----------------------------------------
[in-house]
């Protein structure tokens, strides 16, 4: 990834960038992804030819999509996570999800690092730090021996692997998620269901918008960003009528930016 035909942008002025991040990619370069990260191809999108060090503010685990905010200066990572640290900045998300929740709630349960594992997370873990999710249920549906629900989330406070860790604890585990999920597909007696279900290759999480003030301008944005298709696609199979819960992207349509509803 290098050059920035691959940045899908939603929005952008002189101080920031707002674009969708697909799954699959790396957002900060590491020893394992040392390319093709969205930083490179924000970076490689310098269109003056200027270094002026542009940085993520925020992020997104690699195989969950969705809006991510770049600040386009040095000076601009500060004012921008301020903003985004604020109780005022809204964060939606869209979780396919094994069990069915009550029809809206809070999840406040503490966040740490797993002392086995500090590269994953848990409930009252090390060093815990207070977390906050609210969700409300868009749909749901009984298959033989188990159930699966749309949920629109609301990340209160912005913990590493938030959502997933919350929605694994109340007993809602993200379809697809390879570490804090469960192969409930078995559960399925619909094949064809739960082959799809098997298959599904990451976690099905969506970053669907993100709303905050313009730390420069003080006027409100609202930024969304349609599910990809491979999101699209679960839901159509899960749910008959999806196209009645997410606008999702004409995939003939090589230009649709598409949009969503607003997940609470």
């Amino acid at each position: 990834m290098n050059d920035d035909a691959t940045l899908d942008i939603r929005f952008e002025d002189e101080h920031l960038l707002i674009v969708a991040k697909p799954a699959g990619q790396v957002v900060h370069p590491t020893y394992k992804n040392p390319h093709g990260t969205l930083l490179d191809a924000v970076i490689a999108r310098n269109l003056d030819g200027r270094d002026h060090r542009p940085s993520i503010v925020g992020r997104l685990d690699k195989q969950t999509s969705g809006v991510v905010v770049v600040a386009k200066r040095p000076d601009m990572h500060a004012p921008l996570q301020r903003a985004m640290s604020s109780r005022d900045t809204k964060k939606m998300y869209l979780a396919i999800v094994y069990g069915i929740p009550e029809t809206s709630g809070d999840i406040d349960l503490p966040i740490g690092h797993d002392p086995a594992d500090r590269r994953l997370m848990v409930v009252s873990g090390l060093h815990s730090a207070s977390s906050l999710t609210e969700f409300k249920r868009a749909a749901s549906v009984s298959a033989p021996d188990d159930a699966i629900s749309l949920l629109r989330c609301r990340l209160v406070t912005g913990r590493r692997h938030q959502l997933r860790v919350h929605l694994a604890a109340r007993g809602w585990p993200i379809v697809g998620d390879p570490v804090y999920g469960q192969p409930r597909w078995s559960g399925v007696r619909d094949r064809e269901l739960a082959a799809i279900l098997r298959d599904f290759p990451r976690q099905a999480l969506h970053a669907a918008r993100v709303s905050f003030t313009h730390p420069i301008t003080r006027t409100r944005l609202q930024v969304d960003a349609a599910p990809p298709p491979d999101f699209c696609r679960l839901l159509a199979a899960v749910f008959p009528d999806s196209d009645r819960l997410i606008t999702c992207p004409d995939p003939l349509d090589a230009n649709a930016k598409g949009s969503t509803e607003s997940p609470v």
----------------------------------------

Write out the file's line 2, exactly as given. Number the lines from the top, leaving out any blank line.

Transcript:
């Protein structure tokens, strides 16, 4: 990834960038992804030819999509996570999800690092730090021996692997998620269901918008960003009528930016 035909942008002025991040990619370069990260191809999108060090503010685990905010200066990572640290900045998300929740709630349960594992997370873990999710249920549906629900989330406070860790604890585990999920597909007696279900290759999480003030301008944005298709696609199979819960992207349509509803 290098050059920035691959940045899908939603929005952008002189101080920031707002674009969708697909799954699959790396957002900060590491020893394992040392390319093709969205930083490179924000970076490689310098269109003056200027270094002026542009940085993520925020992020997104690699195989969950969705809006991510770049600040386009040095000076601009500060004012921008301020903003985004604020109780005022809204964060939606869209979780396919094994069990069915009550029809809206809070999840406040503490966040740490797993002392086995500090590269994953848990409930009252090390060093815990207070977390906050609210969700409300868009749909749901009984298959033989188990159930699966749309949920629109609301990340209160912005913990590493938030959502997933919350929605694994109340007993809602993200379809697809390879570490804090469960192969409930078995559960399925619909094949064809739960082959799809098997298959599904990451976690099905969506970053669907993100709303905050313009730390420069003080006027409100609202930024969304349609599910990809491979999101699209679960839901159509899960749910008959999806196209009645997410606008999702004409995939003939090589230009649709598409949009969503607003997940609470």